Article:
Designing for the Space Environment

Addressing the space debris/micro-meteoroid impact threat

Most human activities are at risk from unexpected impact damage. Tools and materials are dropped at construction sites and industrial plants. Cruise ships hit icebergs. Airplanes are hit by birds and hail. Cars hit deer trying to cross the road. Occasionally, these events result in injury or death. Man-made space debris and natural micro-meteoroids pose similar safety risks in space.

Man-made space debris is anything placed into orbit that is not operational. Dead satellites, expended rocket boosters, lost tools, broken equipment, waste products, or fragments of satellites and boosters comprise space debris. Micro-meteoroids are natural space debris comprised of small pieces of asteroids or comets. Micro-meteoroids are generally in orbit about the sun, not in orbit about the Earth.

The size of the debris/micro-meteoroids particles is an important consideration.  The probability of debris/micro-meteoroid impact increases as the particle size decreases.  When the probability of impact becomes significant, measures to mitigate the threat must be implemented.

Both debris and micro-meteoroids can impact with extremely high relative velocities. If the debris is orbiting in the opposite direction, then the relative velocity at impact may be as high as 50,000 feet per second. This is many times faster than high-powered rifle bullets. Even small sand grain-size particles have been known to cause local surface damage and penetrate thinner metal covers. To counter this threat, stand-off sacrificial bumpers are used. The high kinetic energy of the debris/micro-meteoroid causes it to vaporize when the bumper is hit and penetrated. This vaporization protects the primary structure from significant damage.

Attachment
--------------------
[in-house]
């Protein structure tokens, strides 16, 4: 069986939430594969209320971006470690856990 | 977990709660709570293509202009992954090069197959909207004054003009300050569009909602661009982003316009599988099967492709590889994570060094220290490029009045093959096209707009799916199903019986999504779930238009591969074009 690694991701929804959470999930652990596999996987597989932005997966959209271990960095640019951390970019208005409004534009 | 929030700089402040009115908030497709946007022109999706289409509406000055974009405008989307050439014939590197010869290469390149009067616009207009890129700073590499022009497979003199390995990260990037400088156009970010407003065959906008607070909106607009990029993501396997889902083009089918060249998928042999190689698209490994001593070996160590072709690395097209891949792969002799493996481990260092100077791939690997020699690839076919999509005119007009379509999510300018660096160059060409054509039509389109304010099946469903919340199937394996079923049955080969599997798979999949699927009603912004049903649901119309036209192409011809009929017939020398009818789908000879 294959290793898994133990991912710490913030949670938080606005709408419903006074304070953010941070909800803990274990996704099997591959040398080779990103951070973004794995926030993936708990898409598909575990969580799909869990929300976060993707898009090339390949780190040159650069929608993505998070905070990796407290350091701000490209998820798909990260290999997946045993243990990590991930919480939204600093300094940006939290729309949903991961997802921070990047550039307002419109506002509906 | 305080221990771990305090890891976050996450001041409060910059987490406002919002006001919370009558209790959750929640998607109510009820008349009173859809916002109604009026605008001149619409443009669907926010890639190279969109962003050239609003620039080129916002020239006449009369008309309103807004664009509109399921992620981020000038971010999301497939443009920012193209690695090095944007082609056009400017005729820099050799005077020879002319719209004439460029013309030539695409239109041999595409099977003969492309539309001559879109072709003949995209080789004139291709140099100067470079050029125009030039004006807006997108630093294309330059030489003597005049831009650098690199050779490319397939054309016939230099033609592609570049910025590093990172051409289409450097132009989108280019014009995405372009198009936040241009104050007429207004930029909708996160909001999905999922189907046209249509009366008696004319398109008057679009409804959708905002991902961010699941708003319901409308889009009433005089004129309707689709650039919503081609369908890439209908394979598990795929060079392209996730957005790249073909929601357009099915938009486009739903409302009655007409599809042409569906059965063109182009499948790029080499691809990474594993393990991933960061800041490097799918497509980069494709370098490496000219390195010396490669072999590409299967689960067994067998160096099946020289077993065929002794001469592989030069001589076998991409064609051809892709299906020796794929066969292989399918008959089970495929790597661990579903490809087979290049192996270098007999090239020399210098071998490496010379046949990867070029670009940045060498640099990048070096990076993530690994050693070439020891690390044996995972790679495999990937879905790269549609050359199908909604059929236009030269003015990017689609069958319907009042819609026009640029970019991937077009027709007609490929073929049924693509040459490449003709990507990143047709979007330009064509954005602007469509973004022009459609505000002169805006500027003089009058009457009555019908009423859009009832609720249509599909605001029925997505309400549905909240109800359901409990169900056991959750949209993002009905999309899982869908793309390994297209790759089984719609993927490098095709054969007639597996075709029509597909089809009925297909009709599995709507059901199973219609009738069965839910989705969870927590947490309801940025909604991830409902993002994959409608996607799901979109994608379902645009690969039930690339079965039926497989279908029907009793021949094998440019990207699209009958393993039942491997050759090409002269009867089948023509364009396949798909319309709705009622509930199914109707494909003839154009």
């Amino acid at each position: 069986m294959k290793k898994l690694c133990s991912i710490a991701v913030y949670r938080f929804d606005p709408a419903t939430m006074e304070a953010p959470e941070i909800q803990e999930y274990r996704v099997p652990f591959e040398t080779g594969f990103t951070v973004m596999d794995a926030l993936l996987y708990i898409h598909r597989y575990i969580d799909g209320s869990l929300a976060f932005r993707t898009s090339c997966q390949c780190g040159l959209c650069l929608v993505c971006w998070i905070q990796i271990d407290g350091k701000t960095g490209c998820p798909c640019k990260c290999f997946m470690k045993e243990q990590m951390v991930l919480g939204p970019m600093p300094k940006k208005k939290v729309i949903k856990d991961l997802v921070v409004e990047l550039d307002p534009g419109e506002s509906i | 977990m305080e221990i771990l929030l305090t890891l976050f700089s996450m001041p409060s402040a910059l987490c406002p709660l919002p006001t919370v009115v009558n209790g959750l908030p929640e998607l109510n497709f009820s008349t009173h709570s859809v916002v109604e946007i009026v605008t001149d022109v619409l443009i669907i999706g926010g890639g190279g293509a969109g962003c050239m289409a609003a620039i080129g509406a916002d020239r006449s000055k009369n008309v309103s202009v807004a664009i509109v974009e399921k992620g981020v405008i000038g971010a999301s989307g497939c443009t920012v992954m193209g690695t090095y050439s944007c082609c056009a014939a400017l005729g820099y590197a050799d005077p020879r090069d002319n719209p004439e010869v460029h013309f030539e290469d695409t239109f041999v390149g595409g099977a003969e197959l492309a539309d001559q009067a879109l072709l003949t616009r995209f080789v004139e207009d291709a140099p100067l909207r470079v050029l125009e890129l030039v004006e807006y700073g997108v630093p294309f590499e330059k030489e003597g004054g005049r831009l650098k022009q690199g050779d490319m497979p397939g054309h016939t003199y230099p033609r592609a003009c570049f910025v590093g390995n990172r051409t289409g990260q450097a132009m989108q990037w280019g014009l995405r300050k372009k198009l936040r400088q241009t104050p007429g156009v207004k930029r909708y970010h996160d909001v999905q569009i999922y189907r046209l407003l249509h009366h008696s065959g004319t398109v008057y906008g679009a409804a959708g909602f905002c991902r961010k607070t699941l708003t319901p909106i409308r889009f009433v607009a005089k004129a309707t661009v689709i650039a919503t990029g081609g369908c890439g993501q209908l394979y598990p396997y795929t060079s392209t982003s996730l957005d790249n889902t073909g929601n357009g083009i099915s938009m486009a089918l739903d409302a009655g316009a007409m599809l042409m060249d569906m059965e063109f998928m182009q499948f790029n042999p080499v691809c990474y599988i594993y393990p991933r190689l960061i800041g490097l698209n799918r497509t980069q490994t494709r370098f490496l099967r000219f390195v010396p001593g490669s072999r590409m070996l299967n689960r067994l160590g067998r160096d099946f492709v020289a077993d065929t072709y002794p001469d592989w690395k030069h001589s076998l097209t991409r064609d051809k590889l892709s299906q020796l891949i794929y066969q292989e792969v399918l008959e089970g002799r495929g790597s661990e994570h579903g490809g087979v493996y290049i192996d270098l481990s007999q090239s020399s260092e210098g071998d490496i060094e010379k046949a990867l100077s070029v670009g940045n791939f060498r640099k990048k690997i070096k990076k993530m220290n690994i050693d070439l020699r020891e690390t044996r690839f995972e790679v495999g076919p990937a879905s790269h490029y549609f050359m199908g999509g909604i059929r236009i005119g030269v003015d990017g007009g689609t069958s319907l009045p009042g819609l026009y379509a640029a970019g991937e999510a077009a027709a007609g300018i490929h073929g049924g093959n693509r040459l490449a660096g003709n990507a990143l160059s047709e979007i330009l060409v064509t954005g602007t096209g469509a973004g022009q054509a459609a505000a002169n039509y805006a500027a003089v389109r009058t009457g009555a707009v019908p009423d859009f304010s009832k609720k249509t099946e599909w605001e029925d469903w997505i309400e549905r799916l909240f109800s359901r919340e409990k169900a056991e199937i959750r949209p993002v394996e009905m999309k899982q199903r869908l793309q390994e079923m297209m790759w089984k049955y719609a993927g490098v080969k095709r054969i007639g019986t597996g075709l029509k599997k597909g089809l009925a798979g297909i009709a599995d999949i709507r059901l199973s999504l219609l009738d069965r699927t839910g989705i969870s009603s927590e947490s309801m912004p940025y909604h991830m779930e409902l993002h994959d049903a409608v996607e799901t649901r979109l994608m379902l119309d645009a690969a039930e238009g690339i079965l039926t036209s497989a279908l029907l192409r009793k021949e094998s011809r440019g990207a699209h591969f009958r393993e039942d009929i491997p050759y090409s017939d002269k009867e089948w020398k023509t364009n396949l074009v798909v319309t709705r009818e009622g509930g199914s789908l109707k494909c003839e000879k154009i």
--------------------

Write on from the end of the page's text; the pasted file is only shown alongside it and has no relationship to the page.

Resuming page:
Larger size debris will penetrate both the bumper and the primary structure. Recognizing this danger, the U.S. Government surveys space to locate and catalog space debris larger than about 1 cm across so that impact avoidance measures can be undertaken. For example, if the projections of the orbital path of the debris will bring it within several miles of the Space Shuttle, International Space Station, or satellites, these will be moved to ensure that impact is avoided.

Most nations are now incorporating space debris prevention or mitigation methods.  Building an integrated spacefaring logistics infrastructure will enhance such reductions in debris by substantially less use of expendable components and by providing the means to remove dead satellites from orbit. While protection against micro-meteoroids will always remain an important design consideration, the natural atmospheric drag “cleansing” of lower Earth orbits of man-made debris, combined with a reduction in the creation of new debris, should substantially reduce the safety threat posed by space debris.

One issue that does remain is the threat posed by the intentional destruction of satellites producing debris or the release of damaging debris. In the Law of the Sea, such acts are considered to be hostile and warrant reactive and proactive countermeasures.